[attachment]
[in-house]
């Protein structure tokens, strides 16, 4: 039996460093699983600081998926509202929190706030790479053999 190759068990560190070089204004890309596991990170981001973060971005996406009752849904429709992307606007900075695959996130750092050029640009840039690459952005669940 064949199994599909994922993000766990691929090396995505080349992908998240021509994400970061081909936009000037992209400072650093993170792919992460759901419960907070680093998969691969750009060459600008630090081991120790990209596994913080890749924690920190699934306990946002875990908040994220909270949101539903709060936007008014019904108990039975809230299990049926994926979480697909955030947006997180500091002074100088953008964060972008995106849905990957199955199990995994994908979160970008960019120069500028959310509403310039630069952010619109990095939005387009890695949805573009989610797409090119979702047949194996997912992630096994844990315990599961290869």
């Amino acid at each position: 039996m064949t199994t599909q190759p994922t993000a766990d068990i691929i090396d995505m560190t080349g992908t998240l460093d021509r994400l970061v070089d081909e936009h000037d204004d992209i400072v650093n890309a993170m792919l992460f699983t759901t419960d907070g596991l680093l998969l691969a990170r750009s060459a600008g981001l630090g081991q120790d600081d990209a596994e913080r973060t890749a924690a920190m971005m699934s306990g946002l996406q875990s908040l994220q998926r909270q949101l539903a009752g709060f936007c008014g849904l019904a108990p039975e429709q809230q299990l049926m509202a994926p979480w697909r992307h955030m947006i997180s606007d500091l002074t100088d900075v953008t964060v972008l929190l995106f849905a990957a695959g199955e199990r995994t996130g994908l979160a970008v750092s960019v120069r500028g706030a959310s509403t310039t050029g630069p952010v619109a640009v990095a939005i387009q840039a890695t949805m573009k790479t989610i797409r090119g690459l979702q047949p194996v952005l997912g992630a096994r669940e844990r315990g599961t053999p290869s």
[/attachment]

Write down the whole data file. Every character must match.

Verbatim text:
[in-house]
């Protein structure tokens, strides 16, 4: 039996460093699983600081998926509202929190706030790479053999 190759068990560190070089204004890309596991990170981001973060971005996406009752849904429709992307606007900075695959996130750092050029640009840039690459952005669940 064949199994599909994922993000766990691929090396995505080349992908998240021509994400970061081909936009000037992209400072650093993170792919992460759901419960907070680093998969691969750009060459600008630090081991120790990209596994913080890749924690920190699934306990946002875990908040994220909270949101539903709060936007008014019904108990039975809230299990049926994926979480697909955030947006997180500091002074100088953008964060972008995106849905990957199955199990995994994908979160970008960019120069500028959310509403310039630069952010619109990095939005387009890695949805573009989610797409090119979702047949194996997912992630096994844990315990599961290869």
């Amino acid at each position: 039996m064949t199994t599909q190759p994922t993000a766990d068990i691929i090396d995505m560190t080349g992908t998240l460093d021509r994400l970061v070089d081909e936009h000037d204004d992209i400072v650093n890309a993170m792919l992460f699983t759901t419960d907070g596991l680093l998969l691969a990170r750009s060459a600008g981001l630090g081991q120790d600081d990209a596994e913080r973060t890749a924690a920190m971005m699934s306990g946002l996406q875990s908040l994220q998926r909270q949101l539903a009752g709060f936007c008014g849904l019904a108990p039975e429709q809230q299990l049926m509202a994926p979480w697909r992307h955030m947006i997180s606007d500091l002074t100088d900075v953008t964060v972008l929190l995106f849905a990957a695959g199955e199990r995994t996130g994908l979160a970008v750092s960019v120069r500028g706030a959310s509403t310039t050029g630069p952010v619109a640009v990095a939005i387009q840039a890695t949805m573009k790479t989610i797409r090119g690459l979702q047949p194996v952005l997912g992630a096994r669940e844990r315990g599961t053999p290869s």